For Do Not Call violations, Sprint will pay FCC $7.5M in largest ever settlement

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Hunter Edwards On Monday, Sprint agreed to pay the Federal Communications Commission $7.5 million to resolve violations of the Do Not Call registry—the largest settlement payout ever. The program first began in 2003 as a way to allow Americans to opt out of unsolicited sales calls. According to the FCC, Sprint will also put into effect a “robust compliance plan,” designate a new senior manager to deal with compliance, retrain its employees, and report any further noncompliance to the agency, among other necessary actions. “We expect companies to respect the privacy of consumers who have opted out of marketing calls,” said Travis LeBlanc, acting chief of the Enforcement Bureau, in a statement . “When a consumer tells a company to stop calling or texting with promotional pitches, that request must be honored. Today’s settlement leaves no question that protecting consumer privacy is a top enforcement priority.” Read 3 remaining paragraphs | Comments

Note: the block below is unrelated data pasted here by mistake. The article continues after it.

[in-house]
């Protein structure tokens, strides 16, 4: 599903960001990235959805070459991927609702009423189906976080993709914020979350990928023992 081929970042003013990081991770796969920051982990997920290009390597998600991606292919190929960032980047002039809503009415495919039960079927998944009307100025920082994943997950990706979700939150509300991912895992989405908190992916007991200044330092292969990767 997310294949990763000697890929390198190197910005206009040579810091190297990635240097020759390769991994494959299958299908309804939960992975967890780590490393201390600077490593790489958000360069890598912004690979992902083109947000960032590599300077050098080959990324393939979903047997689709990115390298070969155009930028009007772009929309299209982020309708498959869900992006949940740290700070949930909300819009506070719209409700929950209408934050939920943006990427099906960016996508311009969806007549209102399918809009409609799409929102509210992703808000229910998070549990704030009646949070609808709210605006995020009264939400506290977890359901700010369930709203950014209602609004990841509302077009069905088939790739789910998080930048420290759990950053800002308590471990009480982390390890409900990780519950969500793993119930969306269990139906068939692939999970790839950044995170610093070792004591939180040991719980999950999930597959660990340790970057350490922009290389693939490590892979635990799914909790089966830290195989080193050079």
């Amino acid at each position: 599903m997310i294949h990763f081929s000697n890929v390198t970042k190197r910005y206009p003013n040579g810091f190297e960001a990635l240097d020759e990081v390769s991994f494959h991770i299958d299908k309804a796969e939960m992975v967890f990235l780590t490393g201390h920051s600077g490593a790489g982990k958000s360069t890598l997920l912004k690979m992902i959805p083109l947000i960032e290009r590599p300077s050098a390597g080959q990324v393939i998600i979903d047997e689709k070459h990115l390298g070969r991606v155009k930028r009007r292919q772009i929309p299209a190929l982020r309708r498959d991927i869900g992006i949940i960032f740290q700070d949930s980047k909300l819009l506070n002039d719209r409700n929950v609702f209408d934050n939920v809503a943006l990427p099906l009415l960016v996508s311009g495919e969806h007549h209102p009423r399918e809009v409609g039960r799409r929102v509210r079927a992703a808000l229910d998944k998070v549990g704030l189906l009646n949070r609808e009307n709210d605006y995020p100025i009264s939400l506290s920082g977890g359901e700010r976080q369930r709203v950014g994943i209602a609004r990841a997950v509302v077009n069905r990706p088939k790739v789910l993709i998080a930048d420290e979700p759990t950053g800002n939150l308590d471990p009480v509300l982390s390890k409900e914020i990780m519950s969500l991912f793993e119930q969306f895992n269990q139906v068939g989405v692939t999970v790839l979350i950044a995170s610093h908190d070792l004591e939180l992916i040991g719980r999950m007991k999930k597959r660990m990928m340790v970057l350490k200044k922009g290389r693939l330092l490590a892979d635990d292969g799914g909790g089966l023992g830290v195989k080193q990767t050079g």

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For Do Not Call violations, Sprint will pay FCC $7.5M in largest ever settlement

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